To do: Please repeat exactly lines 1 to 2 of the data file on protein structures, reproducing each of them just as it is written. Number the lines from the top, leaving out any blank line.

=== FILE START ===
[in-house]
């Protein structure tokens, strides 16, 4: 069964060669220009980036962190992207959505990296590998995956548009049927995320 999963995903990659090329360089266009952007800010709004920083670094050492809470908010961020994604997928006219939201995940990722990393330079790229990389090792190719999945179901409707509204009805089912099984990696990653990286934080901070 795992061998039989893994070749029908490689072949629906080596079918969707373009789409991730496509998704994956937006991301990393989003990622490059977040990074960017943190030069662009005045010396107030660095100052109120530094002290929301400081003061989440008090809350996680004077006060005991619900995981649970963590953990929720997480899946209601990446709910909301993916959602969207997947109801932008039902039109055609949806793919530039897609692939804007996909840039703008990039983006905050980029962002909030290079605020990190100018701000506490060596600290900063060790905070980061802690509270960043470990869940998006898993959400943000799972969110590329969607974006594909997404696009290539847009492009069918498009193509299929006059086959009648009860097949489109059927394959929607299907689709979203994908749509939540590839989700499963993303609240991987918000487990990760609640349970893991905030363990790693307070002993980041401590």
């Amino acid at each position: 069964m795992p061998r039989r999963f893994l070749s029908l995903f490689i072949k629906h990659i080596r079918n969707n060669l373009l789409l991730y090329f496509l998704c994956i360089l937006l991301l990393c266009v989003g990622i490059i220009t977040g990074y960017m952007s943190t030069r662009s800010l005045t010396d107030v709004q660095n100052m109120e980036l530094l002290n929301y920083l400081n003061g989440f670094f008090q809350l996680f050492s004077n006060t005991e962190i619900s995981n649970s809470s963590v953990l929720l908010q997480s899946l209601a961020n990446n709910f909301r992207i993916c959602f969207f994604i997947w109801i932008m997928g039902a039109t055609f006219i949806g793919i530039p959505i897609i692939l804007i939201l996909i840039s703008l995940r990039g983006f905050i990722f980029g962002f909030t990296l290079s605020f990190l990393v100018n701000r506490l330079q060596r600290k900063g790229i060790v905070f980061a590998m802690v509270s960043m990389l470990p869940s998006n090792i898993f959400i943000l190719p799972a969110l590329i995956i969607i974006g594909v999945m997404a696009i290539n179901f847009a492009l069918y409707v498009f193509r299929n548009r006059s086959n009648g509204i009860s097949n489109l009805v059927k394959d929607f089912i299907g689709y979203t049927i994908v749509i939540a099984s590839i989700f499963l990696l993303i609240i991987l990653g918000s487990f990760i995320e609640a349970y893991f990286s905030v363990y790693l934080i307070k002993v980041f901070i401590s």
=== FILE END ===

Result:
[in-house]
């Protein structure tokens, strides 16, 4: 069964060669220009980036962190992207959505990296590998995956548009049927995320 999963995903990659090329360089266009952007800010709004920083670094050492809470908010961020994604997928006219939201995940990722990393330079790229990389090792190719999945179901409707509204009805089912099984990696990653990286934080901070 795992061998039989893994070749029908490689072949629906080596079918969707373009789409991730496509998704994956937006991301990393989003990622490059977040990074960017943190030069662009005045010396107030660095100052109120530094002290929301400081003061989440008090809350996680004077006060005991619900995981649970963590953990929720997480899946209601990446709910909301993916959602969207997947109801932008039902039109055609949806793919530039897609692939804007996909840039703008990039983006905050980029962002909030290079605020990190100018701000506490060596600290900063060790905070980061802690509270960043470990869940998006898993959400943000799972969110590329969607974006594909997404696009290539847009492009069918498009193509299929006059086959009648009860097949489109059927394959929607299907689709979203994908749509939540590839989700499963993303609240991987918000487990990760609640349970893991905030363990790693307070002993980041401590």